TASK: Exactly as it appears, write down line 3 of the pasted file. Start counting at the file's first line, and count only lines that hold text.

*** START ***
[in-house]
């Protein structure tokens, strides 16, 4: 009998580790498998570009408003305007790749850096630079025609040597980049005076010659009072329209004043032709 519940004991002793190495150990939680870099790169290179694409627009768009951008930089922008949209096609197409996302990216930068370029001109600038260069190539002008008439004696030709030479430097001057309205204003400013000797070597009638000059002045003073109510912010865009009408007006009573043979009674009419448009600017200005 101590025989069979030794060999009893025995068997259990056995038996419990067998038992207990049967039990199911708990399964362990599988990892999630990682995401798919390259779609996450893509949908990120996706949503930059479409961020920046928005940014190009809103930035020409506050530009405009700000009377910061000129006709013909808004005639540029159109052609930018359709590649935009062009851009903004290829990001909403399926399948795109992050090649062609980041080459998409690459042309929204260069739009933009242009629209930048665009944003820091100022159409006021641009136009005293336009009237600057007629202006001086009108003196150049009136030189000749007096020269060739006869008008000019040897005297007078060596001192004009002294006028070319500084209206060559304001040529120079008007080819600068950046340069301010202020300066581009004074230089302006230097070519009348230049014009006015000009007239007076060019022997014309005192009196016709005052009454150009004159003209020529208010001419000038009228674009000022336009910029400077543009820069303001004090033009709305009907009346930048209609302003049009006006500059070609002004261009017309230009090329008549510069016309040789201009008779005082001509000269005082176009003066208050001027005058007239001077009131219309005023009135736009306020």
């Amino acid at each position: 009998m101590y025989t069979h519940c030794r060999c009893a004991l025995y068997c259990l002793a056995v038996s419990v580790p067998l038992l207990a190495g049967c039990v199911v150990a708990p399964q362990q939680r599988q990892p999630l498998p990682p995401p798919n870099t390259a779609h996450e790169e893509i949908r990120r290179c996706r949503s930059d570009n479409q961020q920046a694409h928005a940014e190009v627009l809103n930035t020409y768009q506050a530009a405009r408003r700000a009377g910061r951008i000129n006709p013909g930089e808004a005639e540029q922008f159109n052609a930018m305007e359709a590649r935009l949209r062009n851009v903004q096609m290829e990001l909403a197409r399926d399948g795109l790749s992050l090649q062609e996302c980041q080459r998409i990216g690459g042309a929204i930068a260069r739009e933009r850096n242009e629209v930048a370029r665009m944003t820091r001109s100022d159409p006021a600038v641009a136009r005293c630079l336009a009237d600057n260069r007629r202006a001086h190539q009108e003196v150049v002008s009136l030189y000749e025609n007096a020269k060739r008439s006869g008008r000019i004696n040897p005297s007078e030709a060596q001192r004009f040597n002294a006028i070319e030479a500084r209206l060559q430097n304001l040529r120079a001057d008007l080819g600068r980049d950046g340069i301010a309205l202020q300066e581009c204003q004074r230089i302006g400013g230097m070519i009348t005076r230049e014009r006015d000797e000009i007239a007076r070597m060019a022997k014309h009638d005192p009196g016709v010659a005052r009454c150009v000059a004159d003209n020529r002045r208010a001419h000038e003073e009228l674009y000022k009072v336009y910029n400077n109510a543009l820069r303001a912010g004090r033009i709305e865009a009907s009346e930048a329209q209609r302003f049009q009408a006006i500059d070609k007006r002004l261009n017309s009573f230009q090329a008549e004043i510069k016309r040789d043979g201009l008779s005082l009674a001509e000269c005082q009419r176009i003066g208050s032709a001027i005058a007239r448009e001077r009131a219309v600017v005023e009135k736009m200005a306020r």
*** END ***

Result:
């Amino acid at each position: 009998m101590y025989t069979h519940c030794r060999c009893a004991l025995y068997c259990l002793a056995v038996s419990v580790p067998l038992l207990a190495g049967c039990v199911v150990a708990p399964q362990q939680r599988q990892p999630l498998p990682p995401p798919n870099t390259a779609h996450e790169e893509i949908r990120r290179c996706r949503s930059d570009n479409q961020q920046a694409h928005a940014e190009v627009l809103n930035t020409y768009q506050a530009a405009r408003r700000a009377g910061r951008i000129n006709p013909g930089e808004a005639e540029q922008f159109n052609a930018m305007e359709a590649r935009l949209r062009n851009v903004q096609m290829e990001l909403a197409r399926d399948g795109l790749s992050l090649q062609e996302c980041q080459r998409i990216g690459g042309a929204i930068a260069r739009e933009r850096n242009e629209v930048a370029r665009m944003t820091r001109s100022d159409p006021a600038v641009a136009r005293c630079l336009a009237d600057n260069r007629r202006a001086h190539q009108e003196v150049v002008s009136l030189y000749e025609n007096a020269k060739r008439s006869g008008r000019i004696n040897p005297s007078e030709a060596q001192r004009f040597n002294a006028i070319e030479a500084r209206l060559q430097n304001l040529r120079a001057d008007l080819g600068r980049d950046g340069i301010a309205l202020q300066e581009c204003q004074r230089i302006g400013g230097m070519i009348t005076r230049e014009r006015d000797e000009i007239a007076r070597m060019a022997k014309h009638d005192p009196g016709v010659a005052r009454c150009v000059a004159d003209n020529r002045r208010a001419h000038e003073e009228l674009y000022k009072v336009y910029n400077n109510a543009l820069r303001a912010g004090r033009i709305e865009a009907s009346e930048a329209q209609r302003f049009q009408a006006i500059d070609k007006r002004l261009n017309s009573f230009q090329a008549e004043i510069k016309r040789d043979g201009l008779s005082l009674a001509e000269c005082q009419r176009i003066g208050s032709a001027i005058a007239r448009e001077r009131a219309v600017v005023e009135k736009m200005a306020r």